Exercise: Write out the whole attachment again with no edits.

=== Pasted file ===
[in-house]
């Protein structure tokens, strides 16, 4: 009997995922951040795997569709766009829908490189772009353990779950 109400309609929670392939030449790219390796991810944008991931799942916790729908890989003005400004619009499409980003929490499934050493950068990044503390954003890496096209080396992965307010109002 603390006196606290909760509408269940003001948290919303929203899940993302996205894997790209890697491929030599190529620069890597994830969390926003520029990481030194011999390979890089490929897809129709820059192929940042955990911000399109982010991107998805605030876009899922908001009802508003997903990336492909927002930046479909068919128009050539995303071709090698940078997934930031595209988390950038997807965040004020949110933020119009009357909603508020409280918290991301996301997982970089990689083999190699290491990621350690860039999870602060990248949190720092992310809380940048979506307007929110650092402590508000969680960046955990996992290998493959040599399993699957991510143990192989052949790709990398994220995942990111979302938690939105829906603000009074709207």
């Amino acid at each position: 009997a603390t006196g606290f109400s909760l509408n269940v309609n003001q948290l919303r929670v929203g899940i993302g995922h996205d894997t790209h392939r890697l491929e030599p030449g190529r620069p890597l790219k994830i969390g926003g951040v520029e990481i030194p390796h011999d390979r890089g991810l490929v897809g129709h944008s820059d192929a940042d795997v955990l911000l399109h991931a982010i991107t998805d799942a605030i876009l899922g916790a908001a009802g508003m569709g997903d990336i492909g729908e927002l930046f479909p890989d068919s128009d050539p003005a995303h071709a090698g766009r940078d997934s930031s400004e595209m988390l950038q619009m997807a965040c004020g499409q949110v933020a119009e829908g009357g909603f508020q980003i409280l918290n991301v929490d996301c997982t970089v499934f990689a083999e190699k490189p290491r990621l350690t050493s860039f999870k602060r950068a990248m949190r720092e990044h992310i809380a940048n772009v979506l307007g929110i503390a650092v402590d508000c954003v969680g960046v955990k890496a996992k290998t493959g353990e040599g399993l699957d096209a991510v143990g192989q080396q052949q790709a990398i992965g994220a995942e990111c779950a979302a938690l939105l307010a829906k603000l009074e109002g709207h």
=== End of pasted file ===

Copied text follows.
[in-house]
């Protein structure tokens, strides 16, 4: 009997995922951040795997569709766009829908490189772009353990779950 109400309609929670392939030449790219390796991810944008991931799942916790729908890989003005400004619009499409980003929490499934050493950068990044503390954003890496096209080396992965307010109002 603390006196606290909760509408269940003001948290919303929203899940993302996205894997790209890697491929030599190529620069890597994830969390926003520029990481030194011999390979890089490929897809129709820059192929940042955990911000399109982010991107998805605030876009899922908001009802508003997903990336492909927002930046479909068919128009050539995303071709090698940078997934930031595209988390950038997807965040004020949110933020119009009357909603508020409280918290991301996301997982970089990689083999190699290491990621350690860039999870602060990248949190720092992310809380940048979506307007929110650092402590508000969680960046955990996992290998493959040599399993699957991510143990192989052949790709990398994220995942990111979302938690939105829906603000009074709207």
């Amino acid at each position: 009997a603390t006196g606290f109400s909760l509408n269940v309609n003001q948290l919303r929670v929203g899940i993302g995922h996205d894997t790209h392939r890697l491929e030599p030449g190529r620069p890597l790219k994830i969390g926003g951040v520029e990481i030194p390796h011999d390979r890089g991810l490929v897809g129709h944008s820059d192929a940042d795997v955990l911000l399109h991931a982010i991107t998805d799942a605030i876009l899922g916790a908001a009802g508003m569709g997903d990336i492909g729908e927002l930046f479909p890989d068919s128009d050539p003005a995303h071709a090698g766009r940078d997934s930031s400004e595209m988390l950038q619009m997807a965040c004020g499409q949110v933020a119009e829908g009357g909603f508020q980003i409280l918290n991301v929490d996301c997982t970089v499934f990689a083999e190699k490189p290491r990621l350690t050493s860039f999870k602060r950068a990248m949190r720092e990044h992310i809380a940048n772009v979506l307007g929110i503390a650092v402590d508000c954003v969680g960046v955990k890496a996992k290998t493959g353990e040599g399993l699957d096209a991510v143990g192989q080396q052949q790709a990398i992965g994220a995942e990111c779950a979302a938690l939105l307010a829906k603000l009074e109002g709207h």